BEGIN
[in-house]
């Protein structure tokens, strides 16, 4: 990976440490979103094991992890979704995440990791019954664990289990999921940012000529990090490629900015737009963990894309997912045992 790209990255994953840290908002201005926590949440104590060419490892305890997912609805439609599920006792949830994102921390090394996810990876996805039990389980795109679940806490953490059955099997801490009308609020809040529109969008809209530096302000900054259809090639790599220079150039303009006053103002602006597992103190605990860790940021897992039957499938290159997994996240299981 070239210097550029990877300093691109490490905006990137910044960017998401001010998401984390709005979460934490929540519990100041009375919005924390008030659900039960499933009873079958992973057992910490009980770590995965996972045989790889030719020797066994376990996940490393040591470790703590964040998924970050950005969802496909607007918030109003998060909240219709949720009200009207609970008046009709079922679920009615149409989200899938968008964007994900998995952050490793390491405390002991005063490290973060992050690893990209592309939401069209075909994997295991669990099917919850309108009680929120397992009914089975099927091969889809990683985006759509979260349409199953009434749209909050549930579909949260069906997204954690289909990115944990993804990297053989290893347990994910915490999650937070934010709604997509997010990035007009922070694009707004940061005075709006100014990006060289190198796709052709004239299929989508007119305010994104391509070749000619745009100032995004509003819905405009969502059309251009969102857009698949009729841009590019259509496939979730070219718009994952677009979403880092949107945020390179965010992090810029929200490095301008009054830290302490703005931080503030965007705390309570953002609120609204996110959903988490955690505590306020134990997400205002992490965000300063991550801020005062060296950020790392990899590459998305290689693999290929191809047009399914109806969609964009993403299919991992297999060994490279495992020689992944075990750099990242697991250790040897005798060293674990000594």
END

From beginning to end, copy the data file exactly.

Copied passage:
[in-house]
């Protein structure tokens, strides 16, 4: 990976440490979103094991992890979704995440990791019954664990289990999921940012000529990090490629900015737009963990894309997912045992 790209990255994953840290908002201005926590949440104590060419490892305890997912609805439609599920006792949830994102921390090394996810990876996805039990389980795109679940806490953490059955099997801490009308609020809040529109969008809209530096302000900054259809090639790599220079150039303009006053103002602006597992103190605990860790940021897992039957499938290159997994996240299981 070239210097550029990877300093691109490490905006990137910044960017998401001010998401984390709005979460934490929540519990100041009375919005924390008030659900039960499933009873079958992973057992910490009980770590995965996972045989790889030719020797066994376990996940490393040591470790703590964040998924970050950005969802496909607007918030109003998060909240219709949720009200009207609970008046009709079922679920009615149409989200899938968008964007994900998995952050490793390491405390002991005063490290973060992050690893990209592309939401069209075909994997295991669990099917919850309108009680929120397992009914089975099927091969889809990683985006759509979260349409199953009434749209909050549930579909949260069906997204954690289909990115944990993804990297053989290893347990994910915490999650937070934010709604997509997010990035007009922070694009707004940061005075709006100014990006060289190198796709052709004239299929989508007119305010994104391509070749000619745009100032995004509003819905405009969502059309251009969102857009698949009729841009590019259509496939979730070219718009994952677009979403880092949107945020390179965010992090810029929200490095301008009054830290302490703005931080503030965007705390309570953002609120609204996110959903988490955690505590306020134990997400205002992490965000300063991550801020005062060296950020790392990899590459998305290689693999290929191809047009399914109806969609964009993403299919991992297999060994490279495992020689992944075990750099990242697991250790040897005798060293674990000594």